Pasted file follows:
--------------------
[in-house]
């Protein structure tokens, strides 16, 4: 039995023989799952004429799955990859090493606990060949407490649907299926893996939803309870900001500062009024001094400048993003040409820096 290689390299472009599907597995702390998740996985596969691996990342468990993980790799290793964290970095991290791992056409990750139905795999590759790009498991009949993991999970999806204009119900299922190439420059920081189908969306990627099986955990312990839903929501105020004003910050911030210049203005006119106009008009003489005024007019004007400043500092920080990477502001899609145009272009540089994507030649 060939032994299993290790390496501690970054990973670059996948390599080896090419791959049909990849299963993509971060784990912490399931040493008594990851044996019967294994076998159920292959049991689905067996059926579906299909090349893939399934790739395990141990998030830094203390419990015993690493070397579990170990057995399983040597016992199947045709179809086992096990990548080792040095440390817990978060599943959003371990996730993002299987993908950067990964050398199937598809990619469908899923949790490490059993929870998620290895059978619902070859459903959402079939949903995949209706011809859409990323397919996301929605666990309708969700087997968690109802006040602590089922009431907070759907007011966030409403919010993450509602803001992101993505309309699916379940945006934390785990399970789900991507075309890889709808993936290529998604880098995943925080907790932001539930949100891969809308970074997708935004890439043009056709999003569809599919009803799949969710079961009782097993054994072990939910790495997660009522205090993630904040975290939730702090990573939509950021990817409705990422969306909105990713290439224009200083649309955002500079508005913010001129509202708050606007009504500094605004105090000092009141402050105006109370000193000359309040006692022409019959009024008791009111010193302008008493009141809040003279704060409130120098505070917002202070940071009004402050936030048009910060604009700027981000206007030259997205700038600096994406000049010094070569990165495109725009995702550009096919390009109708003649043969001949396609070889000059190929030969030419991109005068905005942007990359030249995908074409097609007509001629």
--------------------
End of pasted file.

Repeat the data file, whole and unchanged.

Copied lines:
[in-house]
């Protein structure tokens, strides 16, 4: 039995023989799952004429799955990859090493606990060949407490649907299926893996939803309870900001500062009024001094400048993003040409820096 290689390299472009599907597995702390998740996985596969691996990342468990993980790799290793964290970095991290791992056409990750139905795999590759790009498991009949993991999970999806204009119900299922190439420059920081189908969306990627099986955990312990839903929501105020004003910050911030210049203005006119106009008009003489005024007019004007400043500092920080990477502001899609145009272009540089994507030649 060939032994299993290790390496501690970054990973670059996948390599080896090419791959049909990849299963993509971060784990912490399931040493008594990851044996019967294994076998159920292959049991689905067996059926579906299909090349893939399934790739395990141990998030830094203390419990015993690493070397579990170990057995399983040597016992199947045709179809086992096990990548080792040095440390817990978060599943959003371990996730993002299987993908950067990964050398199937598809990619469908899923949790490490059993929870998620290895059978619902070859459903959402079939949903995949209706011809859409990323397919996301929605666990309708969700087997968690109802006040602590089922009431907070759907007011966030409403919010993450509602803001992101993505309309699916379940945006934390785990399970789900991507075309890889709808993936290529998604880098995943925080907790932001539930949100891969809308970074997708935004890439043009056709999003569809599919009803799949969710079961009782097993054994072990939910790495997660009522205090993630904040975290939730702090990573939509950021990817409705990422969306909105990713290439224009200083649309955002500079508005913010001129509202708050606007009504500094605004105090000092009141402050105006109370000193000359309040006692022409019959009024008791009111010193302008008493009141809040003279704060409130120098505070917002202070940071009004402050936030048009910060604009700027981000206007030259997205700038600096994406000049010094070569990165495109725009995702550009096919390009109708003649043969001949396609070889000059190929030969030419991109005068905005942007990359030249995908074409097609007509001629």